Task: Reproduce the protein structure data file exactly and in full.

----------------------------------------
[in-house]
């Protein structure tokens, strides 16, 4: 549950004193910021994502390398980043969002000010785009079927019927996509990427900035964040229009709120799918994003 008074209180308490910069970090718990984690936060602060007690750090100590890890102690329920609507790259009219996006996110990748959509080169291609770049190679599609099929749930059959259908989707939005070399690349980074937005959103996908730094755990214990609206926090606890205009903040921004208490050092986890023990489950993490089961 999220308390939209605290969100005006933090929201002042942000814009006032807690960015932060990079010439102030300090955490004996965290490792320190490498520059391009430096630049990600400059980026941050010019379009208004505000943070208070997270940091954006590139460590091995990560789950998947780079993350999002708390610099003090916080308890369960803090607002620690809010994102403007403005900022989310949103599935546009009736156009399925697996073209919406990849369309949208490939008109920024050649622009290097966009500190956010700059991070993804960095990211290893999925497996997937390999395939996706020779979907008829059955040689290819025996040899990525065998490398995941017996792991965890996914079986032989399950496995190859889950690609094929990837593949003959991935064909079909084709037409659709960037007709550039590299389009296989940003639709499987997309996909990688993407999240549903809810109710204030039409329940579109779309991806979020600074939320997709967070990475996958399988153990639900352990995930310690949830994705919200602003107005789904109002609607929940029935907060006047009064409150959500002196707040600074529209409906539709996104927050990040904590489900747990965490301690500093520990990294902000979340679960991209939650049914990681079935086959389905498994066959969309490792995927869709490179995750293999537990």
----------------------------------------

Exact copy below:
[in-house]
């Protein structure tokens, strides 16, 4: 549950004193910021994502390398980043969002000010785009079927019927996509990427900035964040229009709120799918994003 008074209180308490910069970090718990984690936060602060007690750090100590890890102690329920609507790259009219996006996110990748959509080169291609770049190679599609099929749930059959259908989707939005070399690349980074937005959103996908730094755990214990609206926090606890205009903040921004208490050092986890023990489950993490089961 999220308390939209605290969100005006933090929201002042942000814009006032807690960015932060990079010439102030300090955490004996965290490792320190490498520059391009430096630049990600400059980026941050010019379009208004505000943070208070997270940091954006590139460590091995990560789950998947780079993350999002708390610099003090916080308890369960803090607002620690809010994102403007403005900022989310949103599935546009009736156009399925697996073209919406990849369309949208490939008109920024050649622009290097966009500190956010700059991070993804960095990211290893999925497996997937390999395939996706020779979907008829059955040689290819025996040899990525065998490398995941017996792991965890996914079986032989399950496995190859889950690609094929990837593949003959991935064909079909084709037409659709960037007709550039590299389009296989940003639709499987997309996909990688993407999240549903809810109710204030039409329940579109779309991806979020600074939320997709967070990475996958399988153990639900352990995930310690949830994705919200602003107005789904109002609607929940029935907060006047009064409150959500002196707040600074529209409906539709996104927050990040904590489900747990965490301690500093520990990294902000979340679960991209939650049914990681079935086959389905498994066959969309490792995927869709490179995750293999537990």